So, if you’re out there and still following along, thank you. I know I don’t have a huge fanbase, so I appreciate that you’re still along for this ride, this experiment, with me. I hope to have My Last Days done at some point in the future so that I can share it with you. Hopefully you’ll enjoy it as much as I’ve enjoyed working on it.

It’s here! It’s here! It’s finally here!  Sorry, I’m a bit excited.

I got the final edits from my editor over the weekend after what felt like a few days short of eternity.  Now that I’ve seen the complete edits, I understand why they took so long.  To say that Word’s “Track Changes” contained a lot of red would be a drastic understatement. There was red everywhere — and not just grammatical or spelling corrections, but a lot of story critique which was exactly what I wanted (and needed!)

As of yesterday, I’ve started plowing through the edits.  Slashing chapters, merging paragraphs, and destroying my overuse of negativity.

One of the most helpful things in the entire editing process was Lauren’s summary. She pointed out a bunch of flaws with the story, the characters, and my writing habits.  Most of which I’ve been oblivious to.  Having other people read the book has definitely been helpful, but having an editor read the book and point out what I’m doing wrong has been infinitely helpful.

I’ve enjoyed reading the comments, too.  It hasn’t all been negative (which I sort of feared, from the get-go) and some of the comments have been inspiring.  For the first time in a number of months, I’m feeling positive about this whole decision.

According to my notes, I started writing A Sour Chord on March 5th, 2013.  Just over 11 months ago.  My goal is to finish editing and be completely done with all of the rewrites I’ve got laid out for me by that same date of this year.  Thus making the entire process take exactly a year.

After that I just have to have some cover art designed and then publish the book to the various places I plan on selling it. (Amazon, iTunes and Barnes & Noble, to start.)  I don’t expect much in the way of sales, but hopefully someone somewhere will read it and enjoy it.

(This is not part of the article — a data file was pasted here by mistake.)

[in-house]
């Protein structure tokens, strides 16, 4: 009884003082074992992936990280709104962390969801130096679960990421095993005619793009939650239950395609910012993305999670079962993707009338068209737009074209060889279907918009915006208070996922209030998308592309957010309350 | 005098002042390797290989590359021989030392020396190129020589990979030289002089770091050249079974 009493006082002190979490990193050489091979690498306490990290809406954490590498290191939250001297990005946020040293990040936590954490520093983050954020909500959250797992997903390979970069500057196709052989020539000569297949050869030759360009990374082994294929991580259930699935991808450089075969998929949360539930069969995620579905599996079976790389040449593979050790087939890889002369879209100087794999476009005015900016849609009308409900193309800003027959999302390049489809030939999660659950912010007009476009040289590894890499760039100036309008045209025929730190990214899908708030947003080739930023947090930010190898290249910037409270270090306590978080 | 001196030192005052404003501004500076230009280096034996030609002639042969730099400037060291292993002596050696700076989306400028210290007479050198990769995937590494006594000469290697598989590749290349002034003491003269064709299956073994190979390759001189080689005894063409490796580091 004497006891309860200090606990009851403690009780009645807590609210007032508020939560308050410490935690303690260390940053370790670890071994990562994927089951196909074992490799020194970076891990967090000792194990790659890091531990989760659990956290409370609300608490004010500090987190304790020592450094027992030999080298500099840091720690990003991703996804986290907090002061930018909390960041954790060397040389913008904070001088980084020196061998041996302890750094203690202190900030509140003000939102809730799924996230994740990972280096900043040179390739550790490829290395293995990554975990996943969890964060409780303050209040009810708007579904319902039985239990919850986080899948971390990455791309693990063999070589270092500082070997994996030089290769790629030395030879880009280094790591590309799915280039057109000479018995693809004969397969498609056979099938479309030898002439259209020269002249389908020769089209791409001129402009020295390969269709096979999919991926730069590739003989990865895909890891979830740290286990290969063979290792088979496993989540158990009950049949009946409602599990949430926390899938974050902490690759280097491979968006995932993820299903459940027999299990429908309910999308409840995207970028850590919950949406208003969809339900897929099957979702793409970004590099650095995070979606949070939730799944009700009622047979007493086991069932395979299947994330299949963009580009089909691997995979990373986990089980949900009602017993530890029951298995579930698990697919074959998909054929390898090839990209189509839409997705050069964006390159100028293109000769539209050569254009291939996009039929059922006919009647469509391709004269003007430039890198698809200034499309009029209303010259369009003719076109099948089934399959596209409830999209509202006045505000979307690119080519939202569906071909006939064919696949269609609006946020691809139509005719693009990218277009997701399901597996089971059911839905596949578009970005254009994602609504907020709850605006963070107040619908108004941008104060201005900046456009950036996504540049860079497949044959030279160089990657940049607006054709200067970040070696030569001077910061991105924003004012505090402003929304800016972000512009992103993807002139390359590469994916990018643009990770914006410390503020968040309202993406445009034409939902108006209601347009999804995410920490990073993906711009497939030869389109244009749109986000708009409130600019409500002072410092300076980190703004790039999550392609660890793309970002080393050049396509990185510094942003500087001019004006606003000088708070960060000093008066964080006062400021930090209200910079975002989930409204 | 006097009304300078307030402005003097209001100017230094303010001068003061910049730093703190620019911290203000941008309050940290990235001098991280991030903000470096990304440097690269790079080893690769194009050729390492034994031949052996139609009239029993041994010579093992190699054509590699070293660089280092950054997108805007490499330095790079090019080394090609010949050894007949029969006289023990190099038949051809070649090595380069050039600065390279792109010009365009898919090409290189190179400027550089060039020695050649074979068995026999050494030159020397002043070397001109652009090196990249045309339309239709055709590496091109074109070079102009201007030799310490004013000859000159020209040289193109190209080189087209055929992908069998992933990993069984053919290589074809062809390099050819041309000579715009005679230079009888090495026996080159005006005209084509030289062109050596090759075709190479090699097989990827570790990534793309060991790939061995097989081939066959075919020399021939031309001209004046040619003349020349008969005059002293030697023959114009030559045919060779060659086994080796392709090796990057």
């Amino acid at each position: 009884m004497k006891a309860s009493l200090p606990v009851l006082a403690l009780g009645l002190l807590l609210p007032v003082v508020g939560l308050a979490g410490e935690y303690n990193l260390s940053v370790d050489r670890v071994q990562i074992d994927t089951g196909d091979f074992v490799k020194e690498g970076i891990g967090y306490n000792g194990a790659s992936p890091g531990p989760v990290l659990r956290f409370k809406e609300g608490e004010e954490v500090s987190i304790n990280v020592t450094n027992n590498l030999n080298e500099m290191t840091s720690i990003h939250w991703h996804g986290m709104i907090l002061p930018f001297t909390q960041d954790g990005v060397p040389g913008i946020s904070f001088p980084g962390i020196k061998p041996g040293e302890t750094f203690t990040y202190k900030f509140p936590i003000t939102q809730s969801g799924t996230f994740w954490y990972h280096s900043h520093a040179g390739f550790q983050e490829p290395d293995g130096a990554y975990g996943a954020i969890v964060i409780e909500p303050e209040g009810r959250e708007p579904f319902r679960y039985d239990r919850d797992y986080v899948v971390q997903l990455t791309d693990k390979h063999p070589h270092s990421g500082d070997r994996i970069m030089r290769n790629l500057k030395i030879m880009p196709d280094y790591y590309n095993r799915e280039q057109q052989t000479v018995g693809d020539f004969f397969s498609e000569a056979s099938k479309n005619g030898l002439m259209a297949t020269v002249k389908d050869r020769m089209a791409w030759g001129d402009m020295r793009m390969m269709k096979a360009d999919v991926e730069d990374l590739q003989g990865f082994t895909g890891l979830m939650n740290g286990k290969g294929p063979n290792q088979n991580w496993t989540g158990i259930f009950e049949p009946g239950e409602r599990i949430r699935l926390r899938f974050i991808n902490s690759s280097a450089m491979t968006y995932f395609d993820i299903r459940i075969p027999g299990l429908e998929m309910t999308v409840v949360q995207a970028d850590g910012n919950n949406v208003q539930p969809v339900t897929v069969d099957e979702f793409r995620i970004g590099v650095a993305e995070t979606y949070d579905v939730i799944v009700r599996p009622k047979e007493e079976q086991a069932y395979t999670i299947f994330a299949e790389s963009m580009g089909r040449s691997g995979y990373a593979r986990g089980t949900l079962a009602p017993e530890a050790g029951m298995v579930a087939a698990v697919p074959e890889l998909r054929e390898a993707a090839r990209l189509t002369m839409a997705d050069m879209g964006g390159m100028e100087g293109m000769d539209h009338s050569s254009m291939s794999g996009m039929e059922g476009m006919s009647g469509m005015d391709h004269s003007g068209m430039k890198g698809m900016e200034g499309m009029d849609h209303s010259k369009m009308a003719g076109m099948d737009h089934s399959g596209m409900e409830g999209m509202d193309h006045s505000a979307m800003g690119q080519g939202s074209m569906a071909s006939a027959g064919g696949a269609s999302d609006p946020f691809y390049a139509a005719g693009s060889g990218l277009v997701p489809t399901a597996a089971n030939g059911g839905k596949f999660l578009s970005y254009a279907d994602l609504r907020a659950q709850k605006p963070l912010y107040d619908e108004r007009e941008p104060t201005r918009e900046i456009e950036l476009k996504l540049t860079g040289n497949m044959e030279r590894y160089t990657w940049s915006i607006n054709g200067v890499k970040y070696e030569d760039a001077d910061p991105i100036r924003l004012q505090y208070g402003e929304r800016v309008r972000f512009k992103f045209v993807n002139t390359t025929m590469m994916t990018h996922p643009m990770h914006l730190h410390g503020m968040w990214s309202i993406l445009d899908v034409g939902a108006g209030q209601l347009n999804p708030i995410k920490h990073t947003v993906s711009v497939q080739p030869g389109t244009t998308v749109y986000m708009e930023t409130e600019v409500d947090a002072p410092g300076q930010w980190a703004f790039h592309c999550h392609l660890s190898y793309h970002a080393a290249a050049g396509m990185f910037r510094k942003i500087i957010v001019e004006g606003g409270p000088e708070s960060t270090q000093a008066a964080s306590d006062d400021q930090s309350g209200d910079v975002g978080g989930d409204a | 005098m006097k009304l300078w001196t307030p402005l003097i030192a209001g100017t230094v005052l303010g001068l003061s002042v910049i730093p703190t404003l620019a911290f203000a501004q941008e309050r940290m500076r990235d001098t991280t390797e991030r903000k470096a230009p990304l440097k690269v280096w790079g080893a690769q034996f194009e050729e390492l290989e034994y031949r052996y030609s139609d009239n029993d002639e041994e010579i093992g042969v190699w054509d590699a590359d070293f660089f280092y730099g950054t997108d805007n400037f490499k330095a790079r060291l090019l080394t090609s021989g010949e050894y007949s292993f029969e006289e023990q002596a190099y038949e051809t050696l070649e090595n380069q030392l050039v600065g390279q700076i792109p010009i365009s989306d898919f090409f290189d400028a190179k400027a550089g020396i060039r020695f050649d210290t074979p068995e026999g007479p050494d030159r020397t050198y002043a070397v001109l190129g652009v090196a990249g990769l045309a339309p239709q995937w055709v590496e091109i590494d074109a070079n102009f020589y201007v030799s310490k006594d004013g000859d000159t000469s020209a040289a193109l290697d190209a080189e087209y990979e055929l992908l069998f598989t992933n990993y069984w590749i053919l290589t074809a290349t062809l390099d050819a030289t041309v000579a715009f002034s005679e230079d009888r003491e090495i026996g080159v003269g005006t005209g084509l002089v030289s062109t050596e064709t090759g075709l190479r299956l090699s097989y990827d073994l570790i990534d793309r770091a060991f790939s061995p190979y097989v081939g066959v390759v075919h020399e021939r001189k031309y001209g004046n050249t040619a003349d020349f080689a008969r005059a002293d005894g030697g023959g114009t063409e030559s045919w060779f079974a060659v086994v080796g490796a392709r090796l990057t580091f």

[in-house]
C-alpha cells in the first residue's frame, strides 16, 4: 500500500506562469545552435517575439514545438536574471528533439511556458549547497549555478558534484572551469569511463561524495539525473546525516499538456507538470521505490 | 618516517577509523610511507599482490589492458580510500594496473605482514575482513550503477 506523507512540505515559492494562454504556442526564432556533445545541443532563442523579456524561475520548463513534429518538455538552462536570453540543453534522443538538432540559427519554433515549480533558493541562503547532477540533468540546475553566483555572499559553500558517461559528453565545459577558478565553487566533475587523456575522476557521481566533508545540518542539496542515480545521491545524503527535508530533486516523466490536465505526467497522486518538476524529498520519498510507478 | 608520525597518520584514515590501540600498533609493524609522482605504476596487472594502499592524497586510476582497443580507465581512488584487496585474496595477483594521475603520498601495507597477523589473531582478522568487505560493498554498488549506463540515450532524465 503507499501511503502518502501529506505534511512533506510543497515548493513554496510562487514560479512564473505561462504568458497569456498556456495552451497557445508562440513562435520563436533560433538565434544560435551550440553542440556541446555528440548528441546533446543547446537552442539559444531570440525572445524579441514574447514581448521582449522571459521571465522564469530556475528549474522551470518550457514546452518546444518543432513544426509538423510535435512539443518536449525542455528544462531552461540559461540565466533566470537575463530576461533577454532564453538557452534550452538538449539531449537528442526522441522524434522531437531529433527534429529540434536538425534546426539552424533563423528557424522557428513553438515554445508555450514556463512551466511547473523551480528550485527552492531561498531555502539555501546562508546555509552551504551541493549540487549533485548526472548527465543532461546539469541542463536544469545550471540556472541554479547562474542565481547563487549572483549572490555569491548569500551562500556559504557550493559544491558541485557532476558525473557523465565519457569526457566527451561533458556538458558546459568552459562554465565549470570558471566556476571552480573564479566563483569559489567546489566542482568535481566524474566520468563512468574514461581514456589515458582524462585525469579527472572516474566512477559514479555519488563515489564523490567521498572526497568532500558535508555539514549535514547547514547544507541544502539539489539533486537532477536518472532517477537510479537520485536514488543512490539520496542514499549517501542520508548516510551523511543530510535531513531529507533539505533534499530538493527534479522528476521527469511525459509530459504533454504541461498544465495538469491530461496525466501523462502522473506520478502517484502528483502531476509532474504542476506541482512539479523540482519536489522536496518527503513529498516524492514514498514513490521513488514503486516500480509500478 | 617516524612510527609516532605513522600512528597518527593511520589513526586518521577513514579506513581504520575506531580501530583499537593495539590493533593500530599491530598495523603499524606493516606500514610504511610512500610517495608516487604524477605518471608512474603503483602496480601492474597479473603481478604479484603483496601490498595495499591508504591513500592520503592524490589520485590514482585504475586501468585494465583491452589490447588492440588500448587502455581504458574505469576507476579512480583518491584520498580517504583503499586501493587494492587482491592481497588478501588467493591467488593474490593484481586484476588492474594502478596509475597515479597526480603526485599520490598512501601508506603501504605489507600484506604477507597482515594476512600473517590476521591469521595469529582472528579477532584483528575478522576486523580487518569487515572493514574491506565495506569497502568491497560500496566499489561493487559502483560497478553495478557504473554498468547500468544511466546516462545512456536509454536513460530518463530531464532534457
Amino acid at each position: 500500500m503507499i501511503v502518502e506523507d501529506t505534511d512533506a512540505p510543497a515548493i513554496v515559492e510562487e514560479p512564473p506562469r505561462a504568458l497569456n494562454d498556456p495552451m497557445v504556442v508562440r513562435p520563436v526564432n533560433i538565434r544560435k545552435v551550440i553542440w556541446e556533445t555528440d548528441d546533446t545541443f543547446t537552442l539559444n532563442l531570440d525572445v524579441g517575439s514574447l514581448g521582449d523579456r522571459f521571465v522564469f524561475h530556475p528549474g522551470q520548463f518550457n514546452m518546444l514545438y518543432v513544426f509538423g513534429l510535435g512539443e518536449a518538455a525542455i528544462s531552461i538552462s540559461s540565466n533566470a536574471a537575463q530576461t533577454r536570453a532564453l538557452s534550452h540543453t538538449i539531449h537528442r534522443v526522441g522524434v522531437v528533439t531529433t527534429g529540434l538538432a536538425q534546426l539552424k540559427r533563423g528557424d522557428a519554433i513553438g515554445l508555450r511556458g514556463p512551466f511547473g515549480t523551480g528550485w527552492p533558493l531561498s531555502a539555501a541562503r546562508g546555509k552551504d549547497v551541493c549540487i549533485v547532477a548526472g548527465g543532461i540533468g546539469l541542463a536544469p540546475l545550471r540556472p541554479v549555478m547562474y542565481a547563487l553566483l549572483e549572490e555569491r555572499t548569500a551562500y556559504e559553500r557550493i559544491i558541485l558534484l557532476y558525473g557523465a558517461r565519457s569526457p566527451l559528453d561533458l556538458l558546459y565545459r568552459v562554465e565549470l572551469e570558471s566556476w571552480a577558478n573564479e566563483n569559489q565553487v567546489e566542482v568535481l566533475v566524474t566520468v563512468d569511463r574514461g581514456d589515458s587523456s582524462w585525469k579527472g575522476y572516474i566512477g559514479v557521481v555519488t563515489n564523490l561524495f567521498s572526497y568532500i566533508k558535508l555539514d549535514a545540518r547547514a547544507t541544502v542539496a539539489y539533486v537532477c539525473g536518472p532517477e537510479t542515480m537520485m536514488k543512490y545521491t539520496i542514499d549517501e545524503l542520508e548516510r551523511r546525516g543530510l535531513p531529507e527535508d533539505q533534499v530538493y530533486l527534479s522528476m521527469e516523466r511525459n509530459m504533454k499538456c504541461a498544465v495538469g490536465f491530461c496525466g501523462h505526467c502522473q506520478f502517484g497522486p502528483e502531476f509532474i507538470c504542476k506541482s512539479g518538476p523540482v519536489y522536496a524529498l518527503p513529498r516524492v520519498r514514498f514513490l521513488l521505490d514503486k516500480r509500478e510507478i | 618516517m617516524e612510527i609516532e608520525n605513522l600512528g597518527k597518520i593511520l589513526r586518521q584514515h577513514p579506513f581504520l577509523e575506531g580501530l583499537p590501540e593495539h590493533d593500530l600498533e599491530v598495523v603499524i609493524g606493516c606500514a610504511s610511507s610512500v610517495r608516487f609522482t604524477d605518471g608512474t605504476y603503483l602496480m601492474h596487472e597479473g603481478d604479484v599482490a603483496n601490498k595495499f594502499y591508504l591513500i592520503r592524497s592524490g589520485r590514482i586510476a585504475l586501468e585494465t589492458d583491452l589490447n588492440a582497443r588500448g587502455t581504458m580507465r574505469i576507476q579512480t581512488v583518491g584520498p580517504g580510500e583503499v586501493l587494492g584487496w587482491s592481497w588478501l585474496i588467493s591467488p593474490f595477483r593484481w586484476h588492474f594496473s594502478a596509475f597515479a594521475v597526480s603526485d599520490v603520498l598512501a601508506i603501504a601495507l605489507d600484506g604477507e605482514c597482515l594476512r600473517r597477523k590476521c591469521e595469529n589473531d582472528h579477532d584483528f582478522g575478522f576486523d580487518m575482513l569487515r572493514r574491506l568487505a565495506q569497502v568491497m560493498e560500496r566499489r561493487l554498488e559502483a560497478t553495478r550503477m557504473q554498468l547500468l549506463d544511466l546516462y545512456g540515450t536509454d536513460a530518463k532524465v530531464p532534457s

I’ve said from the get go — I’m not in this to be famous or make a zillion dollars.  It’s just something I’ve always wanted to do and see through to completion.  It’s a bucket list item, if you will. And I’m glad I’m going to finish it.

The editing process has come to sort of a screeching halt. It seems like that, anyway.  I guess I didn’t anticipate that this would take so long.  I finished the first draft 9 months ago and have been going through the editing process since.

So far, I’ve:

  • Had Austin read through the whole thing and do a rough edit to improve the story and fix any typographical errors.
  • Had a handful of friends and family read it for their feedback
  • Added to the ending a bit and added a few chapters throughout.
  • Began the full edit for the final draft.

It’s the final draft edit that seems to be sucking my will to live.

Honestly, the longer this whole process takes, the more discouraged I get and less likely I am to finish this thing.  Which is pretty terrible, given the time and money I’ve invested into it.  It’s just how I am, though. I lose interest when things take too long to finish.

I’m trying to stick it out, I’m just frustrated with the entire process and myself.  I had hoped to be done by my birthday at the end of September. That slipped and I set the expected end date to December 31st, that clearly won’t happen as we’re only about 10% done with the final edits.  Hopefully now that my editor’s on break from her teaching schedule, we can plow through the rest of it and be done.